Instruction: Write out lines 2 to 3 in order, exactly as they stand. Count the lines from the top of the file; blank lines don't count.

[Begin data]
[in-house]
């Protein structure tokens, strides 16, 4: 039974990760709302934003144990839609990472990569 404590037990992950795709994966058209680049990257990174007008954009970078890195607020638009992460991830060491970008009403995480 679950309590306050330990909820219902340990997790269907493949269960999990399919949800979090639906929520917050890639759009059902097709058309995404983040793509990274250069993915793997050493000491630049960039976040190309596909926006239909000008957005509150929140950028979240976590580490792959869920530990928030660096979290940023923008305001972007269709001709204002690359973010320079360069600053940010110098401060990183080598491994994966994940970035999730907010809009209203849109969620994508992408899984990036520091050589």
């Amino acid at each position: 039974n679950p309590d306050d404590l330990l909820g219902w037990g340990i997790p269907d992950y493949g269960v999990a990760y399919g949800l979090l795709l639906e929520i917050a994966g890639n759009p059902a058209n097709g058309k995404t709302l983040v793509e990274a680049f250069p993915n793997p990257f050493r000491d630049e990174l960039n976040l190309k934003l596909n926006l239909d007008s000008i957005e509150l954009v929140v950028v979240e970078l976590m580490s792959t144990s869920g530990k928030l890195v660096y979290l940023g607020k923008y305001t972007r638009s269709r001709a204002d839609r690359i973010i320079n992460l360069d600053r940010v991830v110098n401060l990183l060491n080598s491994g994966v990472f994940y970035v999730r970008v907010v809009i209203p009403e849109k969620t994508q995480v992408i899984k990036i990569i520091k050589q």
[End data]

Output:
């Protein structure tokens, strides 16, 4: 039974990760709302934003144990839609990472990569 404590037990992950795709994966058209680049990257990174007008954009970078890195607020638009992460991830060491970008009403995480 679950309590306050330990909820219902340990997790269907493949269960999990399919949800979090639906929520917050890639759009059902097709058309995404983040793509990274250069993915793997050493000491630049960039976040190309596909926006239909000008957005509150929140950028979240976590580490792959869920530990928030660096979290940023923008305001972007269709001709204002690359973010320079360069600053940010110098401060990183080598491994994966994940970035999730907010809009209203849109969620994508992408899984990036520091050589």
């Amino acid at each position: 039974n679950p309590d306050d404590l330990l909820g219902w037990g340990i997790p269907d992950y493949g269960v999990a990760y399919g949800l979090l795709l639906e929520i917050a994966g890639n759009p059902a058209n097709g058309k995404t709302l983040v793509e990274a680049f250069p993915n793997p990257f050493r000491d630049e990174l960039n976040l190309k934003l596909n926006l239909d007008s000008i957005e509150l954009v929140v950028v979240e970078l976590m580490s792959t144990s869920g530990k928030l890195v660096y979290l940023g607020k923008y305001t972007r638009s269709r001709a204002d839609r690359i973010i320079n992460l360069d600053r940010v991830v110098n401060l990183l060491n080598s491994g994966v990472f994940y970035v999730r970008v907010v809009i209203p009403e849109k969620t994508q995480v992408i899984k990036i990569i520091k050589q």